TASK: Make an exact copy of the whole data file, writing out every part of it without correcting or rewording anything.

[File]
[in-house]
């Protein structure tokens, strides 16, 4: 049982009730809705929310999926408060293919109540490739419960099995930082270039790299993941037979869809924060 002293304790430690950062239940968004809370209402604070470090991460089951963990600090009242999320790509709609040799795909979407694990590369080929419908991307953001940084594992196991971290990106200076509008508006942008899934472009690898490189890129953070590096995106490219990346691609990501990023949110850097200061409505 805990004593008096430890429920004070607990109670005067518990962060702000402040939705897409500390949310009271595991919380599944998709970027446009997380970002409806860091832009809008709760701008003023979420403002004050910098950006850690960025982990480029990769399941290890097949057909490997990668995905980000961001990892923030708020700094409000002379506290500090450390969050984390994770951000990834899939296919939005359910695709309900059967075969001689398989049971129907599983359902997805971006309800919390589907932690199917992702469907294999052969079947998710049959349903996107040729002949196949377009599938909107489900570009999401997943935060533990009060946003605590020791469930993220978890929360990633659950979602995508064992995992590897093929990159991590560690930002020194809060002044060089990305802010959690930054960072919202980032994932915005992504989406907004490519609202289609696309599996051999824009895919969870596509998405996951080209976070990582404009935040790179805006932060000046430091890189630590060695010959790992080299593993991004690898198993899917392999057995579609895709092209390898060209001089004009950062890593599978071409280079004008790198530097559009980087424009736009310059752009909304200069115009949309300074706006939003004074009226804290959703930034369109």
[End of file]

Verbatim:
[in-house]
């Protein structure tokens, strides 16, 4: 049982009730809705929310999926408060293919109540490739419960099995930082270039790299993941037979869809924060 002293304790430690950062239940968004809370209402604070470090991460089951963990600090009242999320790509709609040799795909979407694990590369080929419908991307953001940084594992196991971290990106200076509008508006942008899934472009690898490189890129953070590096995106490219990346691609990501990023949110850097200061409505 805990004593008096430890429920004070607990109670005067518990962060702000402040939705897409500390949310009271595991919380599944998709970027446009997380970002409806860091832009809008709760701008003023979420403002004050910098950006850690960025982990480029990769399941290890097949057909490997990668995905980000961001990892923030708020700094409000002379506290500090450390969050984390994770951000990834899939296919939005359910695709309900059967075969001689398989049971129907599983359902997805971006309800919390589907932690199917992702469907294999052969079947998710049959349903996107040729002949196949377009599938909107489900570009999401997943935060533990009060946003605590020791469930993220978890929360990633659950979602995508064992995992590897093929990159991590560690930002020194809060002044060089990305802010959690930054960072919202980032994932915005992504989406907004490519609202289609696309599996051999824009895919969870596509998405996951080209976070990582404009935040790179805006932060000046430091890189630590060695010959790992080299593993991004690898198993899917392999057995579609895709092209390898060209001089004009950062890593599978071409280079004008790198530097559009980087424009736009310059752009909304200069115009949309300074706006939003004074009226804290959703930034369109």